Sexually Transmitted Diseases Chlamydia* Gonorrhea* Syphilis* Genital herpes* Condyloma acuminatum (genital warts)* HPV Chancroid Infectious Mononucleosis**

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  • Sexually Transmitted DiseasesChlamydia*Gonorrhea* Syphilis*Genital herpes*Condyloma acuminatum (genital warts)* HPVChancroid

    Infectious Mononucleosis** HIV AIDSTrichomoniasis Granuloma inquinale Hepatitis B, C, DOthers

  • Chlamydia Infections Genital infections caused by Chlamydia trachomatis represent the most common bacterial sexually transmitted disease in the United States

  • Chlamydia InfectionsIncidence and prevalence About 4 million cases occur each yearPeak incidence is in the late teens and early twentiesPrevalence of chlamydia urethral infection among young men seen in general medial settings is 3% to 5%Prevalence of chlamydia cervical infection for asymptomatic college students and prenatal patients is 5%

  • Chlamydia Infections

  • GonorrheaGonorrhea is the second-most-common reported infectious disease in the United States behind chlamydia Neiseria gonorrhoeae gram-negative diplococcus

  • Gonorrhea - Incidence (reported) 1979 1,000,000 cases 1990 - 900,000 cases 1998 - 355,642 cases

    During the last 3 years the reported incidence has been increasing among adolescents, gay and bisexual men and African Americans

  • STDsGonorrhea and syphilis in just 2 years( 2002-2004) > 45 % increase in selected U.S. cities ( e.g. Detroit and St. Louis)

  • Transmission of Gonorrhea Transmission is almost exclusively by sexual contact Disseminated gonococcal infection (DGI) may occur Transmission by inanimate objects is very rareVertical transmission during parturition Mandell GL; Atlas of Infectious Diseases, Vol. V, Churchill Livingstone, p 1.5, 1996

  • Gonorrhea Signs and symptoms1 to 3 % of men are asymptomatic In men symptoms usually occur after incubation period of 2 to 5 daysMucopurulent urethral dischargePain on urinationUrgency and increased frequency of urinationPharyngeal infection in up to 50% of cases Signs and symptomsAbout 50% of women are asymptomatic Tenderness and swelling of the meatus can occur Vaginal or urethral dischargePain on urinationUrgency and increased frequency of urinationAnal canal infection common in both males and females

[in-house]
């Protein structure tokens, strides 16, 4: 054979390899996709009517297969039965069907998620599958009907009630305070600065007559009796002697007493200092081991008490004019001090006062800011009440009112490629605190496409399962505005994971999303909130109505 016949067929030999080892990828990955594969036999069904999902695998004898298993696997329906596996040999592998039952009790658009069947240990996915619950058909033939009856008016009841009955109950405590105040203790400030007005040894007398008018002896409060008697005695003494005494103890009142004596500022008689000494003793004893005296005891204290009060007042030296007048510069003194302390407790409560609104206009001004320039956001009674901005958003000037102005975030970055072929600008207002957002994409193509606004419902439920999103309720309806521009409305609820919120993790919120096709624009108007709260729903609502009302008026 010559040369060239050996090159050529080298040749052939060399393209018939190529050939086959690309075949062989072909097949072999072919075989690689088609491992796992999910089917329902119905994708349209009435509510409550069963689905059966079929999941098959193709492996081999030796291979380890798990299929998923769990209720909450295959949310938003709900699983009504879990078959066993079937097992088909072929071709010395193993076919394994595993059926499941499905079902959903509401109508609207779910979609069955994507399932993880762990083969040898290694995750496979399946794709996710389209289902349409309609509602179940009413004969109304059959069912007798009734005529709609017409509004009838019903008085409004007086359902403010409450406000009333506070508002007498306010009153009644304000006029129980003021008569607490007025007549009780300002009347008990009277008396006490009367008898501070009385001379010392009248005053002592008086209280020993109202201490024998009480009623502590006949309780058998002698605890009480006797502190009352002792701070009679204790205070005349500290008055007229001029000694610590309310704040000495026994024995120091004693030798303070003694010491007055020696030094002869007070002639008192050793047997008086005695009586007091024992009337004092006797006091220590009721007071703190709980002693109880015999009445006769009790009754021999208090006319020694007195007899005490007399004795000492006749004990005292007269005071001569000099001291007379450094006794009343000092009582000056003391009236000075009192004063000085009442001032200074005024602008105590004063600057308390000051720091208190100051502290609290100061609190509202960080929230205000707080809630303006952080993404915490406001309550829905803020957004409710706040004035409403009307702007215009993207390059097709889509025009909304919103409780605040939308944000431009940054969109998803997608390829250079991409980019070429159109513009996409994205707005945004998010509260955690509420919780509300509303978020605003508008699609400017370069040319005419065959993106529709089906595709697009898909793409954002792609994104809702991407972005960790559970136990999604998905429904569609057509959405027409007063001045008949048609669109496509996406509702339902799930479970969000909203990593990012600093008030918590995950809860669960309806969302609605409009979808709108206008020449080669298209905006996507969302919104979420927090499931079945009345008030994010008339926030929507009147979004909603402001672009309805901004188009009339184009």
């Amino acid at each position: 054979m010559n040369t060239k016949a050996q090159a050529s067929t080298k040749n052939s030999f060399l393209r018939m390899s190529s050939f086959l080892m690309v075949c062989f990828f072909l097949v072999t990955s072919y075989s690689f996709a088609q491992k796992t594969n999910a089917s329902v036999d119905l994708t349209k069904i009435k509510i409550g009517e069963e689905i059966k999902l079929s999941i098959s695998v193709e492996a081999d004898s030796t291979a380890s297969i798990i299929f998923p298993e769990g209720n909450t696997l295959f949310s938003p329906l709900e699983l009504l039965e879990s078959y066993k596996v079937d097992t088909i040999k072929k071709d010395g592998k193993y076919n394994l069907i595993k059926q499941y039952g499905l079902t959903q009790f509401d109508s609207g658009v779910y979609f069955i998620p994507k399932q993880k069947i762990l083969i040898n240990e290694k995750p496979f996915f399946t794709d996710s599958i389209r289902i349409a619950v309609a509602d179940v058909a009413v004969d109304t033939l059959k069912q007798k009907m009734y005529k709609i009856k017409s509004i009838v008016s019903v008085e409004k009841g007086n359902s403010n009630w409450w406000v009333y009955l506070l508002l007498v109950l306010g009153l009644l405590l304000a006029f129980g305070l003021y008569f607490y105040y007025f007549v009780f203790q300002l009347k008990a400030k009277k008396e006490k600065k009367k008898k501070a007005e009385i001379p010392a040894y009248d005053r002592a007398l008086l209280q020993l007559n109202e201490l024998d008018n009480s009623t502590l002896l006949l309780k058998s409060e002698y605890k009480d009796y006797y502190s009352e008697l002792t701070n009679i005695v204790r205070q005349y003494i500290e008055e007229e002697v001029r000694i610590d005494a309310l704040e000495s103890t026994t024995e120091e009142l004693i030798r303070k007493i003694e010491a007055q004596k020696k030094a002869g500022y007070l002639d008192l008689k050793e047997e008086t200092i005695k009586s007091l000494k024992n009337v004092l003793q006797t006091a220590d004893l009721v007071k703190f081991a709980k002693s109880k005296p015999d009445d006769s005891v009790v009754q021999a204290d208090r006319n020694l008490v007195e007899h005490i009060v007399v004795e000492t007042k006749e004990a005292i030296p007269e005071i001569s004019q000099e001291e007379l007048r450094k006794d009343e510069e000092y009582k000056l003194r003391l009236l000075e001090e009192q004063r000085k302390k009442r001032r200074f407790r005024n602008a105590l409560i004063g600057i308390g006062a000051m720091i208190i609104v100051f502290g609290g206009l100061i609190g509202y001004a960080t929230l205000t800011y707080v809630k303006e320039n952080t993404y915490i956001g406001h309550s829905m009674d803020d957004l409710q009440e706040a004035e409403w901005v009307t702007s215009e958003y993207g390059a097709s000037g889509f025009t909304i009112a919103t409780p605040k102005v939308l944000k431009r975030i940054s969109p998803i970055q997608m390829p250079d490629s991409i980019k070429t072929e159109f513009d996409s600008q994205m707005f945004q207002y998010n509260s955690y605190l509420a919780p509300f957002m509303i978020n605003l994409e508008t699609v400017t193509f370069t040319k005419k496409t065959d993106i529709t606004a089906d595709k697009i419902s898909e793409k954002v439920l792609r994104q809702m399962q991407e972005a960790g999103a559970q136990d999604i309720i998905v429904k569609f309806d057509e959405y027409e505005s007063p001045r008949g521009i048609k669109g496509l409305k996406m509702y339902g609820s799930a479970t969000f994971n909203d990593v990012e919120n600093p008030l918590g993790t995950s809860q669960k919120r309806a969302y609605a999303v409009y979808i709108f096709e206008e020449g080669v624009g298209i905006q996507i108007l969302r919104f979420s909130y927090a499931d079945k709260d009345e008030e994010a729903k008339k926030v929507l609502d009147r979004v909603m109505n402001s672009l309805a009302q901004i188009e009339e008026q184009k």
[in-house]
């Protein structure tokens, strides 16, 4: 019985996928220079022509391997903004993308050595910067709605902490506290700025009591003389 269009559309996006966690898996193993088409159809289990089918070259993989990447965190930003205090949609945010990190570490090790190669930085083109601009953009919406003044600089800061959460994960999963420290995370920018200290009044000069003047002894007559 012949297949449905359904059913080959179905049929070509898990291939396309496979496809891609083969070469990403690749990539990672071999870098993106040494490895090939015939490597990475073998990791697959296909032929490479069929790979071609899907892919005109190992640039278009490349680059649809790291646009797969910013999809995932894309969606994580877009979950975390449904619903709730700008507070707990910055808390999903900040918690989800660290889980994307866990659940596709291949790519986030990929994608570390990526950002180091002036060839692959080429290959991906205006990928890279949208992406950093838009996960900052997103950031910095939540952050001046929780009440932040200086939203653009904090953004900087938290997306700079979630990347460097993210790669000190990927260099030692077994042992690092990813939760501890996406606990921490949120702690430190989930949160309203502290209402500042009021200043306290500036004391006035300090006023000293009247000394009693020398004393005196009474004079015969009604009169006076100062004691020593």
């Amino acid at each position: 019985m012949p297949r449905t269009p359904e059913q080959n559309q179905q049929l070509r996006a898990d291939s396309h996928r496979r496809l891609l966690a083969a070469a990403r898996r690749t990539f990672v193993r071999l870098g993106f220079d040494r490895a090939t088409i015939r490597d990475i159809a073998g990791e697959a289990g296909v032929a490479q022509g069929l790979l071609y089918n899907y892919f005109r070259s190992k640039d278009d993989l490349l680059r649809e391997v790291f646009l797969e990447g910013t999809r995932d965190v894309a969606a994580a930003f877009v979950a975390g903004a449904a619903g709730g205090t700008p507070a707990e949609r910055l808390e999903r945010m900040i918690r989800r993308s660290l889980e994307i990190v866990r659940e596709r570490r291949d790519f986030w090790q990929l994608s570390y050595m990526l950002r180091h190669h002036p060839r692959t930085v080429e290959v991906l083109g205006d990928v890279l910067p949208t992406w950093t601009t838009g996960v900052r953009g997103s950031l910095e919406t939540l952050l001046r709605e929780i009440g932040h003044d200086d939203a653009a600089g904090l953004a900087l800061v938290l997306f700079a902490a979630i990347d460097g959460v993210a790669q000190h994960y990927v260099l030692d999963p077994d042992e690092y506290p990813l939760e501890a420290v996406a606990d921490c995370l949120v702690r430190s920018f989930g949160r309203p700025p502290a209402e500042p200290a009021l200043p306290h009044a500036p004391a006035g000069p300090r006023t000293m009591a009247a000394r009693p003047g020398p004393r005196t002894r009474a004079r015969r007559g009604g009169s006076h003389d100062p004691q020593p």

• GonorrheaGonococcal pharyngitis Is seen in both men and women who have had oral sexual exposure Impossible clinically to differentiate from pharyngitis caused by other bacteria must culture Left untreated it will resolve within 6 weeksMandell GL; Atlas of Infectious Diseases, Vol. V, Churchill Livingstone, p 1.10, 1996

  • GonorrheaDisseminated gonococcemia (dermatitis) Most common signs of dissemination are myalgia, arthralgia, polyarthritis and dermatitis Harrisons Online, hppt://www.harrisonsonline.com, plate 11D-60, 2002

  • GonorrheaRisk factorsAdolescence Multiple sexual partnersNonbarrier contraception Low socioeconomic statusUse of IV drugs or crack cocainePrevious history of gonorrhea

  • SyphilisSyphilis is the fourth-most-frequently reported sexually transmitted disease surpassed only by chlamydia, gonorrhea, and AIDS

  • SyphilisEtiology Etiologic agent is Treponema pallidum It is a slender, fragile, anaerobic spirocheteT. pallidum is easily killed by heat, drying, disinfectants, and soap and waterThe organism is difficult to stain, except for certain silver impregnation methods

  • SyphilisPathophysiology T. pallidum does not invade intact skinIt can gain entry via minute abrasions or hair follicles It can invade intact mucosal epitheliumWithin hours after invasion it spreads to the lymphatics and blood streamEarly response to the bacterial invasion is endarteritis and periarteritis Risk of transmission occurs during primary, secondary, and early latent stages of the disease but not in late syphilis

  • Course of Untreated SyphilisMandell GL; Atlas of Infectious Diseases, Vol. V, Sexually Transmitted Diseases, Churchill Livingstone, p10.2, 1996

  • Course of Untreated Syphilis Mandell GL; Atlas of Infectious Diseases, Vol. V, Sexually Transmitted Diseases, Churchill Livingstone, p10.2, 1996

  • Syphilis - PrimaryClassic manifestation of primary syphilis is the chancreIt consists of a solitary granulomatous lesion at the site of contact with the infectious organismThe chancre occurs usually within 2 to 3 weeks after exposurePatient is infectious before the appearance of the chancre

    Lesion begins as a small papule and enlarges to form a surface erosion or ulcerationAssociated with the chancre are enlarged, painless, hard regional lymph nodesThe chancre subsides in 3 to 6 weeksThe genitalia, lips, tongue, fingers, nipples, and anus are common sites for chancres

  • SyphilisChancre of primary syphilisUlceration of tongue on left dorsal surface Neville BW: Oral & Maxillofacial Pathology, 2nd edition, Mosby, p168, 2002